by Peter Mayle
The citizenry of the Loire Valley is probably already très irrité with Mayle for overpopularizing the region he wrote about so winningly in A Year in Provence and Toujours Provence. His very slight, sometimes charming first novel, set guess where, will do little to reverse the trend.
The perennially rumpled Simon Shaw is not a happy-man. Newly divorced, he is director of an immensely successful British ad agency, has buckets of money, swell cars and a superb valet who runs his bath and his life. But Simon is worn to the nub by the gray London days, the endless drudgery-of making nicey-nice with clients and soothing temperamental colleagues. Desperate for a change of scenery, he drives to the South of France. When his Porsche, expensively injured on a country road, strands him in a region known as the Luberon, he meets a blond divorcée who lures him into a change of careers: hôtelier.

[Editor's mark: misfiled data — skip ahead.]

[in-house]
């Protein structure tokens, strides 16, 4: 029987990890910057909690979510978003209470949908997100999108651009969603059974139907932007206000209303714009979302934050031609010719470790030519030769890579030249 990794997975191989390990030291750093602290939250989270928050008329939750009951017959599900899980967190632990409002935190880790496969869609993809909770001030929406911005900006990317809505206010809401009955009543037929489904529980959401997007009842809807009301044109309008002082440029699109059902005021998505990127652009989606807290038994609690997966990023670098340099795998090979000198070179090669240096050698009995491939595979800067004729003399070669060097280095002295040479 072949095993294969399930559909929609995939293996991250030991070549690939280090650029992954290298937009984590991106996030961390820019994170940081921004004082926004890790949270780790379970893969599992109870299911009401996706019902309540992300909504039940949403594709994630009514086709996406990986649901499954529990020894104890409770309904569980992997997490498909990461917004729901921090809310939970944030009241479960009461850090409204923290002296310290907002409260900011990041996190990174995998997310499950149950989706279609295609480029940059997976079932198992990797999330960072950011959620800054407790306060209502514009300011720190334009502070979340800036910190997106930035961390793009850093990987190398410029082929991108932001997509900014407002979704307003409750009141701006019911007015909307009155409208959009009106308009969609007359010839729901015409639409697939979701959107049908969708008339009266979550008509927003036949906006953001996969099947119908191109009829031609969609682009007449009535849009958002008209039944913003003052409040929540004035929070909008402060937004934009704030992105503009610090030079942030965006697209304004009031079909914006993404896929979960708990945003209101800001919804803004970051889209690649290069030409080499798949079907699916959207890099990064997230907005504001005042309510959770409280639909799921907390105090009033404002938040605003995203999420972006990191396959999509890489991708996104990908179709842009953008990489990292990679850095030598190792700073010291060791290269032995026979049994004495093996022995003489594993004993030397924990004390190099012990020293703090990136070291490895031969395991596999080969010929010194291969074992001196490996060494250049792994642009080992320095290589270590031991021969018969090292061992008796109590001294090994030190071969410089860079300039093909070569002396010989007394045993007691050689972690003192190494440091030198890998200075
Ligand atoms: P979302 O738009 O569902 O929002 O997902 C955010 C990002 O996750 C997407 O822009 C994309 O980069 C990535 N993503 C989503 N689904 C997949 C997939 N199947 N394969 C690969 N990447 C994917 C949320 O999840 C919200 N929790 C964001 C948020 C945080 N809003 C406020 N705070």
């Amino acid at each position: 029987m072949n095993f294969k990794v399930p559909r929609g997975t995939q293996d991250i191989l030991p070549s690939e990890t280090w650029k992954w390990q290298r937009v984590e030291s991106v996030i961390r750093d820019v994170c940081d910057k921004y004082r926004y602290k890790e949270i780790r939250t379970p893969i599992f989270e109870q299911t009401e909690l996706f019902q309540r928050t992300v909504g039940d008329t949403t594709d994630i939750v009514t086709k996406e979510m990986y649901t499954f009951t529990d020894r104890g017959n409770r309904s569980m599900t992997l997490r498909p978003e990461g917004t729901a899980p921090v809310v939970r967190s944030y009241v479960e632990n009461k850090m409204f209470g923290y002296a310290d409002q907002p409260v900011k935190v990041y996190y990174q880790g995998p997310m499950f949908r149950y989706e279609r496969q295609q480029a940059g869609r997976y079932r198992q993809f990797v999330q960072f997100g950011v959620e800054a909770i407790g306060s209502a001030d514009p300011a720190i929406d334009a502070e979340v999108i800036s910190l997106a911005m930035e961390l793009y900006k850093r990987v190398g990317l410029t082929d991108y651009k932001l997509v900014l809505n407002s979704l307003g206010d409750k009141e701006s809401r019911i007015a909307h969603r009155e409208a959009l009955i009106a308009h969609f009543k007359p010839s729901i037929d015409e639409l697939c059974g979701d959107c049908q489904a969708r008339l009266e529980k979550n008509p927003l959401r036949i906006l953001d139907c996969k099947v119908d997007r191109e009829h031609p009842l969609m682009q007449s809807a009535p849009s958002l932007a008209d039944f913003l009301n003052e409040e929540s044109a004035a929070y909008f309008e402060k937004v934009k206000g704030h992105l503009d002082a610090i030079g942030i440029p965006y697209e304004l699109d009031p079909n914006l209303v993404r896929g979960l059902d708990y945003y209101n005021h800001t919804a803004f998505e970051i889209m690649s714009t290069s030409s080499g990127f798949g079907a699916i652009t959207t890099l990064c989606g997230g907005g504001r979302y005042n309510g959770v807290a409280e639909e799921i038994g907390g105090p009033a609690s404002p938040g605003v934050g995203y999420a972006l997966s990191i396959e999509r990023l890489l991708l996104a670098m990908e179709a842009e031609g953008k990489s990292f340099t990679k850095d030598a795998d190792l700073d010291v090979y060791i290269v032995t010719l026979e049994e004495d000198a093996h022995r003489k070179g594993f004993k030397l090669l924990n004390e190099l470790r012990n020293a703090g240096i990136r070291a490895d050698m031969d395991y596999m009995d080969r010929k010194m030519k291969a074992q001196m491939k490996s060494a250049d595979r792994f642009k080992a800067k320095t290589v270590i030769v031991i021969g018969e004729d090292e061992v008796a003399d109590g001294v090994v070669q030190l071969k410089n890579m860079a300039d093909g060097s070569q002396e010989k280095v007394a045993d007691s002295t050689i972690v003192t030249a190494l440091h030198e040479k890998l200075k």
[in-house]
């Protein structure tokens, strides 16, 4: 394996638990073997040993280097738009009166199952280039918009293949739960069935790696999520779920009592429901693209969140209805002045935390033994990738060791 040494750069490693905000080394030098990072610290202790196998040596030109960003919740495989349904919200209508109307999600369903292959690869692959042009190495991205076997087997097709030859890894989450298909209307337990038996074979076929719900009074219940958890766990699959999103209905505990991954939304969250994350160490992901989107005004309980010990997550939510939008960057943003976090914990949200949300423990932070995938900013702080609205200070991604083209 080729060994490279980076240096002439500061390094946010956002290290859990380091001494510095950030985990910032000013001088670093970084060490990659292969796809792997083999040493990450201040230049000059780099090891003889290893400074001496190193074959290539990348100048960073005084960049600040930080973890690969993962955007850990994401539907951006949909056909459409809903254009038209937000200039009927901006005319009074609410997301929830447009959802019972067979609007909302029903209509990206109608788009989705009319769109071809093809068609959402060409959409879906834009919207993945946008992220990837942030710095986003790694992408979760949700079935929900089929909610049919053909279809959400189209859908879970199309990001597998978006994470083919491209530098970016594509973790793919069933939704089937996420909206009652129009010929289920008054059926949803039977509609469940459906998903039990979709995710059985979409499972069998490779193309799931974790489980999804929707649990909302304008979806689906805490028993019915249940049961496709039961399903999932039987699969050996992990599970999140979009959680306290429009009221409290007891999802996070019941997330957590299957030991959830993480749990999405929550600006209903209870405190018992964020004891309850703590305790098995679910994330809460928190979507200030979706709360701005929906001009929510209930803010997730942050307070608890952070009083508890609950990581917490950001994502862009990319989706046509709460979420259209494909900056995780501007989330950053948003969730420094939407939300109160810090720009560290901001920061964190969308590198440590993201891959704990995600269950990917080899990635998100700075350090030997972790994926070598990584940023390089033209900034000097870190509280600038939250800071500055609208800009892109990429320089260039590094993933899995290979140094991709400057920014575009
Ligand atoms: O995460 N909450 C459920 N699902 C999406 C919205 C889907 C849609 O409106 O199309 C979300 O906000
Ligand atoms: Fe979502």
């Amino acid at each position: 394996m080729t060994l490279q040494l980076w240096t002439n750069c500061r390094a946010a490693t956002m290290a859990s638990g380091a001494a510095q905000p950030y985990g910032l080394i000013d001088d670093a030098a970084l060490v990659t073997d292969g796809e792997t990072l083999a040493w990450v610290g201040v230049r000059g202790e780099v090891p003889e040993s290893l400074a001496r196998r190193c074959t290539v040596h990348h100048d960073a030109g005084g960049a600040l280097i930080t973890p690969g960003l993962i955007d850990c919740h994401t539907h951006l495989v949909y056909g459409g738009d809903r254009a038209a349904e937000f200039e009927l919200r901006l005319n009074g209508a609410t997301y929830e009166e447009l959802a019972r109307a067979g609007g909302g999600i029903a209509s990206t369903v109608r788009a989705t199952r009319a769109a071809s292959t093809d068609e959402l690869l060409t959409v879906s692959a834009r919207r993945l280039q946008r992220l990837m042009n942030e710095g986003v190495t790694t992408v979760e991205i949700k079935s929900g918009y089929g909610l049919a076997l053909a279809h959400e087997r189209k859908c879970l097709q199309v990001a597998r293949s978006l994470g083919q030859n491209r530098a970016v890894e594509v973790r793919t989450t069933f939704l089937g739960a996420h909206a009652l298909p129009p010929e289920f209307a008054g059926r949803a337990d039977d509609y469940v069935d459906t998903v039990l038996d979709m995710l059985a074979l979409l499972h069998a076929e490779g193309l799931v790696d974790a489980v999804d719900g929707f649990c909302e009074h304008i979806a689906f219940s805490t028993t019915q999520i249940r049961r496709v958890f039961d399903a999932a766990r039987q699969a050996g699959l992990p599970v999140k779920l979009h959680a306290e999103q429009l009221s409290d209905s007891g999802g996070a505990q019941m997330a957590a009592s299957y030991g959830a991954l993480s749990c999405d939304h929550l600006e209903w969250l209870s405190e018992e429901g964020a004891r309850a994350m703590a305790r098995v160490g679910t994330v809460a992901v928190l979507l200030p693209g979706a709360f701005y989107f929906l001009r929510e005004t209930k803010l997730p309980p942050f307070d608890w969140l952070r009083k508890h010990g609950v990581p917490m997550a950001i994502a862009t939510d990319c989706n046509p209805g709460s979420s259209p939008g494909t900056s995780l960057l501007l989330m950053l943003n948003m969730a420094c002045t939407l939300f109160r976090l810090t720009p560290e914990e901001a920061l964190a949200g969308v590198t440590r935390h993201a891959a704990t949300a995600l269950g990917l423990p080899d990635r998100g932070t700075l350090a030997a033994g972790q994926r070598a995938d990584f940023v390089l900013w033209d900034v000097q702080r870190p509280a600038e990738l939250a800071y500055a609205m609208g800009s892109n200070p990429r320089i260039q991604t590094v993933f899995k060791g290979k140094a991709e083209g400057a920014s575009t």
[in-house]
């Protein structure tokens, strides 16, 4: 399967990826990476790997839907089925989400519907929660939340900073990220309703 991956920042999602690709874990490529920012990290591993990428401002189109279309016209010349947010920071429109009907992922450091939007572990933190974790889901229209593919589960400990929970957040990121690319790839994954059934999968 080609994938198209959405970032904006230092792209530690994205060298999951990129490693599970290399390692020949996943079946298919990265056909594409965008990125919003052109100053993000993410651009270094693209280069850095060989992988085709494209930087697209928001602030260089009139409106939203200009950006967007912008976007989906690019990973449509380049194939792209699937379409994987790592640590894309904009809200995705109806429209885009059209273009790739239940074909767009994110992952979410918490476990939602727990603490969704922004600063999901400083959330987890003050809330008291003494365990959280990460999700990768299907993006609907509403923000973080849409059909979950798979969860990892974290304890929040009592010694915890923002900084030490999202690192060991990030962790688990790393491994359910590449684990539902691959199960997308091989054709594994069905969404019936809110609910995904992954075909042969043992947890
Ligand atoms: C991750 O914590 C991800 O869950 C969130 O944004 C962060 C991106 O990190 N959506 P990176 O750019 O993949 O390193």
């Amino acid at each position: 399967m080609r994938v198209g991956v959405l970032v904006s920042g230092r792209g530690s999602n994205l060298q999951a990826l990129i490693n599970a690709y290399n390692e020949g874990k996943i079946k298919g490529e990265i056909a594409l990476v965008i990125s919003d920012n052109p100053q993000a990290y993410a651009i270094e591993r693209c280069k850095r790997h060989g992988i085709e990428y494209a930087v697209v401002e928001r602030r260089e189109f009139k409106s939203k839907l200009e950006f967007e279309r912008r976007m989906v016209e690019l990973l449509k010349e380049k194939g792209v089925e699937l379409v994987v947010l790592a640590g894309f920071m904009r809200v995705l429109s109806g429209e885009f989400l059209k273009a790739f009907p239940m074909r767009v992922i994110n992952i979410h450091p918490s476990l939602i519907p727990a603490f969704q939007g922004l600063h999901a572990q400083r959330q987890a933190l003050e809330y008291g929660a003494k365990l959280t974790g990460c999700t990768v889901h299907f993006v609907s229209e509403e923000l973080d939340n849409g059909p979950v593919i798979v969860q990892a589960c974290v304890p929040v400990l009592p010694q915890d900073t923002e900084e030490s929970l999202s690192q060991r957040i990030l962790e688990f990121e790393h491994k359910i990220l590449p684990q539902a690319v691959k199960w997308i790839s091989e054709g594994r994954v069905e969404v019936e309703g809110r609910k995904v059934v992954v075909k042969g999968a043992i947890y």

Simultaneously, a small-lime crook fresh out of prison is hatching a plot to rob the local bank. Mayle’s strength lies not in his ability to create characters—many of the novel’s cast members are stereotypes—or to tell a story (the plot has a cobbled-together feeling) but in his asides and observations. “Polo, of course, was the ultimate hobby for the socially ambitious advertising man,” he notes. “Ruinously expensive, upper-class accoutrements, and with any kind of luck, a chance to be on swearing terms with royalty.” And once again in Hotel Pastis, Mayle makes Provence sound like the most enticing place this side of paradise. Reservations anyone? (Knopf, $23)